Sunday, 3 January 2016

2016 Goals - Remember, trying is the first step towards failure...

With an acknowledgement to Homer Simpson, for the excellent piece of lifestyle advice in the title.

It's the time of year when many bloggers are writing detailed reviews about their last year's personal and lifestyle goals, and either congratulating themselves or indulging in self-flagellation depending on their degree of success.  

And then setting out even more ambitious plans for the year ahead.   Some I've read mention up to 25 goals for the year - that averages out at two per month.  

Cut yourself some slack, FFS !  

Where's the benefit in, for example, aiming to read a particular number of new self-help books each month ?  Or to commit to writing a minimum number of blog posts ?  Or cycling an arbitrary number of miles each week ?  What's wrong with simply doing as much as you feel like at the time - why is it desirable that every peripheral activity in your life should be forecasted and measured ?   Can you really predict what your motivational levels will be on each of the next 360-odd days, and that's not counting the times when you might be feeling under the weather, or you simply end up doing other things. 

For the record, my own 2016 Goals are as follows :-
  • Generally drift along as I've done happily for many years
  • Do a bit of paid work when it's available, hopefully with a few trips to interesting locations included
  • Get up when I wake up, with only a rude awakening from an alarm clock when it's absolutely unavoidable
  • Take a few holidays
  • Grow some vegetables and flowers
  • Maybe build something in the garden, or maybe not
  • Maybe mess around with new projects or experiments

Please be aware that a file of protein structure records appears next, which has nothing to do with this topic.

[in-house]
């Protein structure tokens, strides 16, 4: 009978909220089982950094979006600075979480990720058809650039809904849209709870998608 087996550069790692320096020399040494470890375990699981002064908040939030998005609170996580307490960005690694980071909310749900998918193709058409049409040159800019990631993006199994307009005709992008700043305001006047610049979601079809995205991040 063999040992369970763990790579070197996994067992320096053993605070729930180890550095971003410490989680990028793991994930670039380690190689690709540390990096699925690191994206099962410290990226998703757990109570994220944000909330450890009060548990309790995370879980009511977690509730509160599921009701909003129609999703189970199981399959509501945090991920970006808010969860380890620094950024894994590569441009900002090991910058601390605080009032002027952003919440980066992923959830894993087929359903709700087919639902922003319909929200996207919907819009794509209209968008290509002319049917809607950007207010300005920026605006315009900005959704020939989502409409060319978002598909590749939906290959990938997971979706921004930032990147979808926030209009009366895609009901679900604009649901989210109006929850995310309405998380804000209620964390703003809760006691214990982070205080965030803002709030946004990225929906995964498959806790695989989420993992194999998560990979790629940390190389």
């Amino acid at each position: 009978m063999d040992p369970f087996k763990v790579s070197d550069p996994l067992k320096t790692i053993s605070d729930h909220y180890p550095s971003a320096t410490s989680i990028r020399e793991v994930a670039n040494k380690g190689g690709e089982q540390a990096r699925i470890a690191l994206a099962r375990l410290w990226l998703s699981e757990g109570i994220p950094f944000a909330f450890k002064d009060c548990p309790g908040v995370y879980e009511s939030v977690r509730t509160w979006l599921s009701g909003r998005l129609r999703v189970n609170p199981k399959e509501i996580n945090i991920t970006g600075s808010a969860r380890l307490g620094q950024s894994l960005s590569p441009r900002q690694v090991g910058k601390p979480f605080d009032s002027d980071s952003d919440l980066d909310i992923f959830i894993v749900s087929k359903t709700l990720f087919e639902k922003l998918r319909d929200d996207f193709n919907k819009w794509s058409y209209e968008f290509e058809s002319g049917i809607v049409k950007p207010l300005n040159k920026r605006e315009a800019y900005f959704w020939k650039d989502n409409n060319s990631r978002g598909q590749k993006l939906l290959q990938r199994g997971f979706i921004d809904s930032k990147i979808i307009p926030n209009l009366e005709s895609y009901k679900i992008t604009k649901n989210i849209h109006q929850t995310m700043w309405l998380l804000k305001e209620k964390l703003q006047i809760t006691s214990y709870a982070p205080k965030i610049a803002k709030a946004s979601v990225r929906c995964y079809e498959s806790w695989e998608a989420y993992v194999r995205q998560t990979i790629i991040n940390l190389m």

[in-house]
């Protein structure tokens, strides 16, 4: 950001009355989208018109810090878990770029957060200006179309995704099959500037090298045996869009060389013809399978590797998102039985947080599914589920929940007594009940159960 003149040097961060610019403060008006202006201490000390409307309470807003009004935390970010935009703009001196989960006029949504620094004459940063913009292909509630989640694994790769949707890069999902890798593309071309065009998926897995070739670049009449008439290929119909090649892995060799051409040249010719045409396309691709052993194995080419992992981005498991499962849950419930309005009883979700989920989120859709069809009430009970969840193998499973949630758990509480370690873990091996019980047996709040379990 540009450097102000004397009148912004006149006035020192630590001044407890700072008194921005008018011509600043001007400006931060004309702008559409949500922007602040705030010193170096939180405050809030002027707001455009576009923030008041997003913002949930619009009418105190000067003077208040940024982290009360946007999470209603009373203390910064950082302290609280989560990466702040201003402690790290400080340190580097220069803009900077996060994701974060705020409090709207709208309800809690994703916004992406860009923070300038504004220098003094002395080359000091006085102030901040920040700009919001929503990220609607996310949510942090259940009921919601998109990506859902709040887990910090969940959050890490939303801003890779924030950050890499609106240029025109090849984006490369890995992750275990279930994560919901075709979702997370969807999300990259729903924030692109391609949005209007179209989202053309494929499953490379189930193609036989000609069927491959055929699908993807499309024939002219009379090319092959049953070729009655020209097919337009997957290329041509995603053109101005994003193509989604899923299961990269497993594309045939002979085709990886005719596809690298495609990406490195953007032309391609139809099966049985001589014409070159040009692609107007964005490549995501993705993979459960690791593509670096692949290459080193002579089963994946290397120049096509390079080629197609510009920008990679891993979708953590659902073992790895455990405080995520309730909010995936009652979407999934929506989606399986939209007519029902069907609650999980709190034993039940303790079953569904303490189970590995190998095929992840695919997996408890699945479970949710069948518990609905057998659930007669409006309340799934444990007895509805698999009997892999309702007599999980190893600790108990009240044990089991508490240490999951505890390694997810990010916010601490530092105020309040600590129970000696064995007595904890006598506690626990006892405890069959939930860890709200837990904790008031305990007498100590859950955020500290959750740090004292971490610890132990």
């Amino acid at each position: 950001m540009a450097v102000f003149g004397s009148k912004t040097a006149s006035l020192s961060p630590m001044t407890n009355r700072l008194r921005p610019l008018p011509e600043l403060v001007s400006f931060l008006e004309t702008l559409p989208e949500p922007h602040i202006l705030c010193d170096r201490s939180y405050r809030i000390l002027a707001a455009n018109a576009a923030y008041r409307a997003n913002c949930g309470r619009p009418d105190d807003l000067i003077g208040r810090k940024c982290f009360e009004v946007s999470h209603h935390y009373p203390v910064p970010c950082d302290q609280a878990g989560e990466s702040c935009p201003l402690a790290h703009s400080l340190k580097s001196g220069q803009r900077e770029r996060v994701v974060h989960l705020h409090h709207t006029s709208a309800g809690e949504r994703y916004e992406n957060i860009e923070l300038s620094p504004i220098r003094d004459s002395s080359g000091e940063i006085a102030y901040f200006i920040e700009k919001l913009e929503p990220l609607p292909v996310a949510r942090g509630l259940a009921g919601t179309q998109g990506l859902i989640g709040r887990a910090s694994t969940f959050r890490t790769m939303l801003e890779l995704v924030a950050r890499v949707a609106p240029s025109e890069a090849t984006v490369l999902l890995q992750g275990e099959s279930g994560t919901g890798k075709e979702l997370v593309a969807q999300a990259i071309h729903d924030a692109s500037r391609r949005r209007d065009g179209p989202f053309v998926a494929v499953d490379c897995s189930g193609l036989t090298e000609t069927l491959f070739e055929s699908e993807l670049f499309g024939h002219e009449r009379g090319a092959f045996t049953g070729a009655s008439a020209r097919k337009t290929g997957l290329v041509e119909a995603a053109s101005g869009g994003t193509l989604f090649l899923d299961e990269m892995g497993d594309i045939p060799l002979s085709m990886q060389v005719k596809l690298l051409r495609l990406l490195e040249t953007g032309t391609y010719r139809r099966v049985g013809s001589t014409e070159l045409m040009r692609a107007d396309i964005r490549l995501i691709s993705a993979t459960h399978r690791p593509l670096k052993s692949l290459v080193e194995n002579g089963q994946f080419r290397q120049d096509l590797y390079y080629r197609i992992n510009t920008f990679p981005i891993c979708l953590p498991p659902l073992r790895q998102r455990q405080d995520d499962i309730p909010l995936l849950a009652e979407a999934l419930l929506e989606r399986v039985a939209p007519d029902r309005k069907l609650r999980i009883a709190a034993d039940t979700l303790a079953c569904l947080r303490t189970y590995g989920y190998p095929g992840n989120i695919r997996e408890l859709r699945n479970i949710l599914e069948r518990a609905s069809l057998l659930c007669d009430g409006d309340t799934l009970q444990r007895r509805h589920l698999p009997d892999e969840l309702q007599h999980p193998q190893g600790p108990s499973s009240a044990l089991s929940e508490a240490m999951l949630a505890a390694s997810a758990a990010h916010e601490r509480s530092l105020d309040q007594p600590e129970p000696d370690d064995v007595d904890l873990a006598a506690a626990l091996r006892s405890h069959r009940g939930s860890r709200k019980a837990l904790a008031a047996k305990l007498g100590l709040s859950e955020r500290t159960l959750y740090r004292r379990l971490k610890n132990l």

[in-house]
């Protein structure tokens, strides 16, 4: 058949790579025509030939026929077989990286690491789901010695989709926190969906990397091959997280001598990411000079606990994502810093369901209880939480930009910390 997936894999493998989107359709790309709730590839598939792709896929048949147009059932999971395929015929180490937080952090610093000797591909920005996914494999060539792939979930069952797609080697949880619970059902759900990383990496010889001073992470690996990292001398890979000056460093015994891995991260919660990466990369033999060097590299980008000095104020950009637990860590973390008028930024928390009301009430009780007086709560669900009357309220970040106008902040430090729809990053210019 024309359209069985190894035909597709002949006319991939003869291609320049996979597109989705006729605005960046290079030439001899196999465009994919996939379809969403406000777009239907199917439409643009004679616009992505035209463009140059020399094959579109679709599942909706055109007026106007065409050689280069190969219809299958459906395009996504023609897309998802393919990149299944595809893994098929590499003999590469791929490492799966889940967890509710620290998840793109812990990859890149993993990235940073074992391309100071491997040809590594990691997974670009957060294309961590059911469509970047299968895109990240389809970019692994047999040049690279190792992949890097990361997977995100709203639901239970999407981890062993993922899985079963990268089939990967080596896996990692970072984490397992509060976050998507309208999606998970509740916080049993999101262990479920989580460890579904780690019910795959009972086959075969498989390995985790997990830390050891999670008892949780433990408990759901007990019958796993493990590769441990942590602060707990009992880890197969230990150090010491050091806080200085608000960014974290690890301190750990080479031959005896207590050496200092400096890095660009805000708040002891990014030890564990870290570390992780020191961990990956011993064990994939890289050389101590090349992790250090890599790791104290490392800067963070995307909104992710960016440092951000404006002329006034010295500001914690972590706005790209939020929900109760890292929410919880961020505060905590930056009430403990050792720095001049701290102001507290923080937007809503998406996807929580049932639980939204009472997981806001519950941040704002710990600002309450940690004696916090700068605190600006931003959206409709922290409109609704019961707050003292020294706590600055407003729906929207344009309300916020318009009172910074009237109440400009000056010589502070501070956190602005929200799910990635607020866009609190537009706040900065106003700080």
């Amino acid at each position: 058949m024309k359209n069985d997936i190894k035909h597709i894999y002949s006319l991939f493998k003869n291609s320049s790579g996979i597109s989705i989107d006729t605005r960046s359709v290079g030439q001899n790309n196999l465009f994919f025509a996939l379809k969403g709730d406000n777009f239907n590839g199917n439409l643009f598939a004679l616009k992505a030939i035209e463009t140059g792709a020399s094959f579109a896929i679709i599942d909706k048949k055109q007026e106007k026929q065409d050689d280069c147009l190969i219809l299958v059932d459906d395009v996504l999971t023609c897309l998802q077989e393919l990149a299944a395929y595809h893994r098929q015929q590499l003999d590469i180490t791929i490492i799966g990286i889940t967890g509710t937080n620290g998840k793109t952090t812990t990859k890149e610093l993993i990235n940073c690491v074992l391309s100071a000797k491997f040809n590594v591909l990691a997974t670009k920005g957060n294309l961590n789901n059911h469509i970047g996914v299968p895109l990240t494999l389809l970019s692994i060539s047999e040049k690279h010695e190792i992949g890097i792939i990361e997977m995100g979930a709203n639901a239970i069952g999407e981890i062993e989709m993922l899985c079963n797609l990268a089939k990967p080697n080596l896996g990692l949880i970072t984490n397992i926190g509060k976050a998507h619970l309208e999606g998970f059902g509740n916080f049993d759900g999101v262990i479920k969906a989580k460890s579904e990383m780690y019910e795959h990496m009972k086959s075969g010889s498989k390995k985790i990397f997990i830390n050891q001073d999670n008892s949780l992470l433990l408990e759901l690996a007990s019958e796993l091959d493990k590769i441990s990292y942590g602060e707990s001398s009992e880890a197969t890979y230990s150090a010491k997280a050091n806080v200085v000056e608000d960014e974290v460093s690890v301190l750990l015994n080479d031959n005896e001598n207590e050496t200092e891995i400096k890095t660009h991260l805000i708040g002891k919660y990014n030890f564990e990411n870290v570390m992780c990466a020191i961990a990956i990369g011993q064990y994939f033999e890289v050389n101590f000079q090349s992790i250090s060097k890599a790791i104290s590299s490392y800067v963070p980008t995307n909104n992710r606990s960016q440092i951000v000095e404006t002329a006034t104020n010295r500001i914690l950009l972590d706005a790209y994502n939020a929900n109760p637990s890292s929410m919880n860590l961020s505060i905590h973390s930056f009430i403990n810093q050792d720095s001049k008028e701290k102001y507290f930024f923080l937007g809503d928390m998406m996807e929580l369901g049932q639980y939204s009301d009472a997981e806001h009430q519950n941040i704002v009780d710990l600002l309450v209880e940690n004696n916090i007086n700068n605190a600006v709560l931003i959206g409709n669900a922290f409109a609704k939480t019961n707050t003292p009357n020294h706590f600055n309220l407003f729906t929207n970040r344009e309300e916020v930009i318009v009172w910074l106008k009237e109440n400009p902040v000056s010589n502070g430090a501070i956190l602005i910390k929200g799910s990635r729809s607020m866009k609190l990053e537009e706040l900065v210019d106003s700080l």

• Play a bit of golf when the weather's fine
  • Take afternoon naps whenever I feel like it
  • Save the money that's left after I've bought all the things I need / want

Let's hope I can achieve all these goals ...


  1. Yes I've noticed a trend toward, erm "over management" in PF lately. It's not quite clear in my head whether it's a subversive use of management techniques or institutionalisation.

    This year I shall be pottering. I don't have any metrics for it. The ambiguity of my success / failure won't be causing me any sleepless nights and I doubt I'll report my progress.

    All the best in your your endeavours this year.

    1. Yes, I think that institutional brainwashing has a lot to do with the mindset of the over-zealous goalsetters - all that reading of management theory and self-help books which suggest you need to continually review your life and set yourself pointless measurable tasks, such as reading even more books on management theory and self-help...

  2. I think you have it bang on sir!

    After having set myself far too many goals for the last 2 years I am pulling back the reins a bit this year and chilling out on it all.

    I'll still have a couple of overarching targets (financial ones) and maybe a couple more personal ones, but they'll be pretty vague I reckon.

    Rebelling against all this SMART goal setting nonsense is going to feel good I reckon :)

    The whole point of getting to FI is so you can relax and do what you want so what's the point in breaking your neck on the way to the destination?


  3. I love this. I've been looking askance at some of the goal setting bloggers...but then part of me is wondering if they are on to something. I think a bit of considered planning of time to ensure you are doing the things that are important to you is probably helpful. In my own case, I set myself a target of making a decision about leaving work by my milestone birthday, and I do think this has actually got me out of a constant circling motion and into some forward momentum! I have no problem planning, but follow through leaves something to be desired. So my main goal/objective for 2016 is:'just take the next step'. have no problem planning stuff, just im

  4. You forgot to say "keep pigs".